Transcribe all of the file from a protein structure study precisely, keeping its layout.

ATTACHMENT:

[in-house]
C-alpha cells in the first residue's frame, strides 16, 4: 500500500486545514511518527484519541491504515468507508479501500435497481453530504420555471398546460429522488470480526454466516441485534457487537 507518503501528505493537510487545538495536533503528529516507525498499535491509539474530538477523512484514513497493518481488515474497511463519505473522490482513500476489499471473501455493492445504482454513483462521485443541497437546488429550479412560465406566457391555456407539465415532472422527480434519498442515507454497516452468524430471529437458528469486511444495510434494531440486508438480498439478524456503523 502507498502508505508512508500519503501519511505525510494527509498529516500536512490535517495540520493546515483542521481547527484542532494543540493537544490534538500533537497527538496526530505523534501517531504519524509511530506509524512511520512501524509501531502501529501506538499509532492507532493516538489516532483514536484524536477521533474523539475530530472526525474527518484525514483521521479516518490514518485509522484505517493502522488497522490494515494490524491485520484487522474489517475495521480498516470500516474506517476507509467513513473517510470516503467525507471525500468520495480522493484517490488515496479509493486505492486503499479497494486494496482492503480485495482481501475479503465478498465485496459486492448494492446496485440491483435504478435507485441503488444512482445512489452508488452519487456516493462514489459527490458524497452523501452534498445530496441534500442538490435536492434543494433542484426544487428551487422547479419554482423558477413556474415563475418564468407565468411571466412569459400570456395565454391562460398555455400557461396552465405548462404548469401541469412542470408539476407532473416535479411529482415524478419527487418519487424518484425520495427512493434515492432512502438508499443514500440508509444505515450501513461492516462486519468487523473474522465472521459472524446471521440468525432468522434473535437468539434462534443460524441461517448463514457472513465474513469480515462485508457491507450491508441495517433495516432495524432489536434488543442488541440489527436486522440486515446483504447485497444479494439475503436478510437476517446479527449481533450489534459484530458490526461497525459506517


[in-house]
C-alpha cells in the first residue's frame, strides 16, 4: 500500500486545514511518527484519541491504515468507508479501500435497481453530504420555471398546460429522488470480526454466516441485534457487537 507518503501528505493537510487545538495536533503528529516507525498499535491509539474530538477523512484514513497493518481488515474497511463519505473522490482513500476489499471473501455493492445504482454513483462521485443541497437546488429550479412560465406566457391555456407539465415532472422527480434519498442515507454497516452468524430471529437458528469486511444495510434494531440486508438480498439478524456503523 502507498502508505508512508500519503501519511505525510494527509498529516500536512490535517495540520493546515483542521481547527484542532494543540493537544490534538500533537497527538496526530505523534501517531504519524509511530506509524512511520512501524509501531502501529501506538499509532492507532493516538489516532483514536484524536477521533474523539475530530472526525474527518484525514483521521479516518490514518485509522484505517493502522488497522490494515494490524491485520484487522474489517475495521480498516470500516474506517476507509467513513473517510470516503467525507471525500468520495480522493484517490488515496479509493486505492486503499479497494486494496482492503480485495482481501475479503465478498465485496459486492448494492446496485440491483435504478435507485441503488444512482445512489452508488452519487456516493462514489459527490458524497452523501452534498445530496441534500442538490435536492434543494433542484426544487428551487422547479419554482423558477413556474415563475418564468407565468411571466412569459400570456395565454391562460398555455400557461396552465405548462404548469401541469412542470408539476407532473416535479411529482415524478419527487418519487424518484425520495427512493434515492432512502438508499443514500440508509444505515450501513461492516462486519468487523473474522465472521459472524446471521440468525432468522434473535437468539434462534443460524441461517448463514457472513465474513469480515462485508457491507450491508441495517433495516432495524432489536434488543442488541440489527436486522440486515446483504447485497444479494439475503436478510437476517446479527449481533450489534459484530458490526461497525459506517